The opinion of the court was delivered by: (Judge McClure)
On April 8, 2004, plaintiff Louis Banks, a prisoner then incarcerated at the Adams County Adult Correctional Complex in Gettysburg, Pennsylvania, commenced pro se the instant lawsuit against the defendants Deb Percher, Connie Fretz, and Prime Care, and brought a cause of action under 42 U.S.C. § 1983. On or about May 10, 2004, the plaintiff filed a two-page hand-written document that the clerk's office captioned "Information to Amend the Original Complaint." (Rec. Doc. No. 8.) Plaintiff describes himself as a long-term diabetic who began to have numerous problems with his blood sugar after entering the Adams County Prison. He asserts that the defendants failed to properly regulate his diabetes despite numerous opportunities to do so.
Previously, the court granted defendant Prime Care Medical Inc.'s unopposed motion to dismiss. On July 16, 2004, defendant Percher filed an answer to the complaint. Defendant Fretz has never entered an appearance.*fn1
After granting several extensions of time in order to facilitate complete briefing, now before the court is defendant Percher's motion to dismiss or, in the alternative, motion for summary judgment filed on January 13, 2006. Also before the court is what we will construe as plaintiff's June 26, 2006 motion for a default judgment against defendant Fretz. Both of these motions will be dismissed as moot because for the following reasons we will dismiss the complaint as to both defendants for failure to state a claim upon which relief could be granted pursuant to 28 U.S.C. § 1915A and 42 U.S.C. § 1997e.
Under 28 U.S.C. § 1915A, a district court must screen prisoners' civil complaints against government officials/employees or entities and must dismiss the complaints if they are frivolous, malicious, fail to state a claim upon which relief can be granted or seek monetary relief from a party who is immune from such relief. Other courts of appeals have found that this screening provision applies regardless of whether the prisoner paid the filing fee. Carr v. Dvorin, 171 F.3d 115, 116 (2d Cir. 1999) (per curiam) (joining Fifth, Sixth, and Tenth Circuits). The screening provision is intended to be applied sua sponte, and is to be done as soon as practicable. Id.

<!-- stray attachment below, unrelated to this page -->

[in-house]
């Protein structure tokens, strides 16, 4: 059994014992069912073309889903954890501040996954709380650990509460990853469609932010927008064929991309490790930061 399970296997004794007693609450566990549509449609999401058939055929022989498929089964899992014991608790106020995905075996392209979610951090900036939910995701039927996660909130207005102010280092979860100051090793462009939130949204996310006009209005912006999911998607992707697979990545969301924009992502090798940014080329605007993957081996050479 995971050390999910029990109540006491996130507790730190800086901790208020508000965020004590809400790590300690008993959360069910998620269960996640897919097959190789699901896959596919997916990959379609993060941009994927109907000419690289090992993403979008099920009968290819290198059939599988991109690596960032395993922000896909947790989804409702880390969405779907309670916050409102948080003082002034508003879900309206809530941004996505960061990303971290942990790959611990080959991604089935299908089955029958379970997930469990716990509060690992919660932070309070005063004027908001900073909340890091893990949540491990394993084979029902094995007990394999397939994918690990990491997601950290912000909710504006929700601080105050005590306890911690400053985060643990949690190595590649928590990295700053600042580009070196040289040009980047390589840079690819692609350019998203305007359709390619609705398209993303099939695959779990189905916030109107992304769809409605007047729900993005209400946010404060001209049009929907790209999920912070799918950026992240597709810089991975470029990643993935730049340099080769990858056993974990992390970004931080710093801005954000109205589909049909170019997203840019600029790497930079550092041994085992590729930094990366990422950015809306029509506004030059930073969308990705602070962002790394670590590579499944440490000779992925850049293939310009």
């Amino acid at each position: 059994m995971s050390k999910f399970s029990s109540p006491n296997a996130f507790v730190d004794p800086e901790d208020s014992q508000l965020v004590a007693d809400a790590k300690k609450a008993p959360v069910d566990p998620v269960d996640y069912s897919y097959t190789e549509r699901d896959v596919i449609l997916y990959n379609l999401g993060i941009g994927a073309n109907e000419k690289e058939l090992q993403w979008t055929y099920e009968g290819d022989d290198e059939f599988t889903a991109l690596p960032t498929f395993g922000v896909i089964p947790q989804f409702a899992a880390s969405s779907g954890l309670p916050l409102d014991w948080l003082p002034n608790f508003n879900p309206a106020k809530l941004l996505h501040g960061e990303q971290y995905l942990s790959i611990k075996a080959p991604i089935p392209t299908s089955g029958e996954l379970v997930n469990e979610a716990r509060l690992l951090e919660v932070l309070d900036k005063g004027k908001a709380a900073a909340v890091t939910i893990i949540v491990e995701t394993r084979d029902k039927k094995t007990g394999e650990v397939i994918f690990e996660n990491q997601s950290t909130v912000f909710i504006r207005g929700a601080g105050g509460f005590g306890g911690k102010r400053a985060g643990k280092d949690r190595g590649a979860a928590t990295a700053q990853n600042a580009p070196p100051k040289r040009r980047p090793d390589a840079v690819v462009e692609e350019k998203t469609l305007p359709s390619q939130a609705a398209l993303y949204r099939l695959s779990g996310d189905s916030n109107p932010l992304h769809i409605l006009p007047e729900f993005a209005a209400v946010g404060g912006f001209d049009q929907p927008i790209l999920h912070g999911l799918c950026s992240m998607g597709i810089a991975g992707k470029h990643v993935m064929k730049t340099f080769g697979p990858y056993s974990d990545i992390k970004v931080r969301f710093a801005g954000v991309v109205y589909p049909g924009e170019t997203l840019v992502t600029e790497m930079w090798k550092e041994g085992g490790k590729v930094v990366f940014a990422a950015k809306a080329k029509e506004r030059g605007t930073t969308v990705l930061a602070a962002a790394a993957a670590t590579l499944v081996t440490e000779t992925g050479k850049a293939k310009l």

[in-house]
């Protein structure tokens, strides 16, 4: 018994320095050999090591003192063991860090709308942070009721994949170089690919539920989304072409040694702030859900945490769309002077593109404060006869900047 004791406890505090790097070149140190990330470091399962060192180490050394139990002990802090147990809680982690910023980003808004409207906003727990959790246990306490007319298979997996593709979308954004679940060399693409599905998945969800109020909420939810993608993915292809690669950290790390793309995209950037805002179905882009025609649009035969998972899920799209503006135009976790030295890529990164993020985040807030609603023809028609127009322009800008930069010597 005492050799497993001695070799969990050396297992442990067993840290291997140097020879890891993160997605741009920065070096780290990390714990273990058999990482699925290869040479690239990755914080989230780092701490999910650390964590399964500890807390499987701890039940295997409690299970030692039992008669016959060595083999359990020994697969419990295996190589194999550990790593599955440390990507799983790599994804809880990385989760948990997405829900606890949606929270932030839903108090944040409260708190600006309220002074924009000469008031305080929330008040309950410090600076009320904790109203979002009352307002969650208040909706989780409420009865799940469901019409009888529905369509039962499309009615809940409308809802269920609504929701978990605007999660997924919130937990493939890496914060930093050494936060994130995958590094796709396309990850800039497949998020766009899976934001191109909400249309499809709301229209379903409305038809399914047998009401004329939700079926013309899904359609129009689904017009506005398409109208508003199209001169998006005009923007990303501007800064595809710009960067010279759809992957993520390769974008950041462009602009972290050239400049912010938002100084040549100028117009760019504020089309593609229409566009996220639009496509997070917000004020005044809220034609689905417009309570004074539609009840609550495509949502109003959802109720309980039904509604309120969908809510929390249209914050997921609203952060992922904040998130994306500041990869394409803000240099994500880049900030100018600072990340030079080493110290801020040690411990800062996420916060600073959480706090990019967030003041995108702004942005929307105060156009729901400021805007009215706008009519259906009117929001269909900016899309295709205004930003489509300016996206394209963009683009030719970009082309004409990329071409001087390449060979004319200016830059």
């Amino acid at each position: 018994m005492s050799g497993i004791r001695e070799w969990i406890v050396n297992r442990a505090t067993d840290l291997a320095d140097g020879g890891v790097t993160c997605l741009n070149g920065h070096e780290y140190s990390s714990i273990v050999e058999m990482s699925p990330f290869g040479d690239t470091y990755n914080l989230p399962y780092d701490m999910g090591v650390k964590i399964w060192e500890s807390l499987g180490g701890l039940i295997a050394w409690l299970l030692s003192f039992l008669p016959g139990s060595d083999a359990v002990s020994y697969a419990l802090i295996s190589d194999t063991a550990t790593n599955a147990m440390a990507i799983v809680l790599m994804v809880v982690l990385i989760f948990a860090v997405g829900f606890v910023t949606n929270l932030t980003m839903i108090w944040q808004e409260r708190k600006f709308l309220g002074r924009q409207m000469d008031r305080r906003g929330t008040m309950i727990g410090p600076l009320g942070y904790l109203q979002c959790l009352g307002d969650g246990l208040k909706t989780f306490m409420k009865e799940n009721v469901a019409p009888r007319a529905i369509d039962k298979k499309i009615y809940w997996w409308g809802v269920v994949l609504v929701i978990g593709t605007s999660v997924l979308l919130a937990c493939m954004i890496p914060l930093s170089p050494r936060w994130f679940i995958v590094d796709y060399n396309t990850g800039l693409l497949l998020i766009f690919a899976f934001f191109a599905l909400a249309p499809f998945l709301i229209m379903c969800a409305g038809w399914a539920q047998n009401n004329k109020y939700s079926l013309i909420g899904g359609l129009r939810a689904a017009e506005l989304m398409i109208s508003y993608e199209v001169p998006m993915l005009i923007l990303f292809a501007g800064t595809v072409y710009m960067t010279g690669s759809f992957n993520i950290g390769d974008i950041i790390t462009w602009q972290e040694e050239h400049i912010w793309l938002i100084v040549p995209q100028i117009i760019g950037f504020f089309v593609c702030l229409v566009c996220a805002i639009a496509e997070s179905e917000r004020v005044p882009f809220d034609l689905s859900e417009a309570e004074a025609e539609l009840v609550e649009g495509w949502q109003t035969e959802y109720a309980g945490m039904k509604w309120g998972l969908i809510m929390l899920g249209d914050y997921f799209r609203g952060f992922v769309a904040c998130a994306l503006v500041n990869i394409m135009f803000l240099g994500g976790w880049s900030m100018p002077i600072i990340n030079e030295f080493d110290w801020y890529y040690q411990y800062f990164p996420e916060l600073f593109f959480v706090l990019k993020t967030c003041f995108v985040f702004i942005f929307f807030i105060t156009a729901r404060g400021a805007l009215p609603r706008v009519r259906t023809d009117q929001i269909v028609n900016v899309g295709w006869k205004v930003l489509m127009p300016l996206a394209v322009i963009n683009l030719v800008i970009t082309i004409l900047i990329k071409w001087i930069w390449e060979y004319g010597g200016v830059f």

A similar screening provision governs lawsuits involving prison conditions. That provision appears at 42 U.S.C. § 1997e. In relevant part that screening provision states:
The court shall on its own motion or on the motion of a party dismiss any action brought with respect to prison conditions under section 1983 of this title, or any other Federal law, by a prisoner confined in any jail, prison, or other correctional facility if the court is satisfied that the action is frivolous, malicious, fails to state a claim upon which relief can be granted, or seeks monetary relief from a defendant who is immune from such relief.
42 U.S.C. § 1997e(c)(1). That provision is also intended to be applied early in the litigation process. Unfortunately due to an oversight on our part that did not happen in this case. Nevertheless, the screening provisions are appropriate to apply to this case because it is a prisoner lawsuit regarding prison conditions and against the prison's medical staff.
As an aside we note that even if we were to have jurisdiction over defendant Fretz, which we do not because there is no proof of her having been served, we could not enter a default judgment in favor of plaintiff because 42 U.S.C. § 1997e(g)(1) requires a reply be filed in prison condition suits in order for relief to be granted.
Plaintiff alleges that since his incarceration at Adams County he has had numerous problems with his blood sugar. Plaintiff asserts in his complaint that both defendants Percher and Fretz had numerous opportunities to properly ...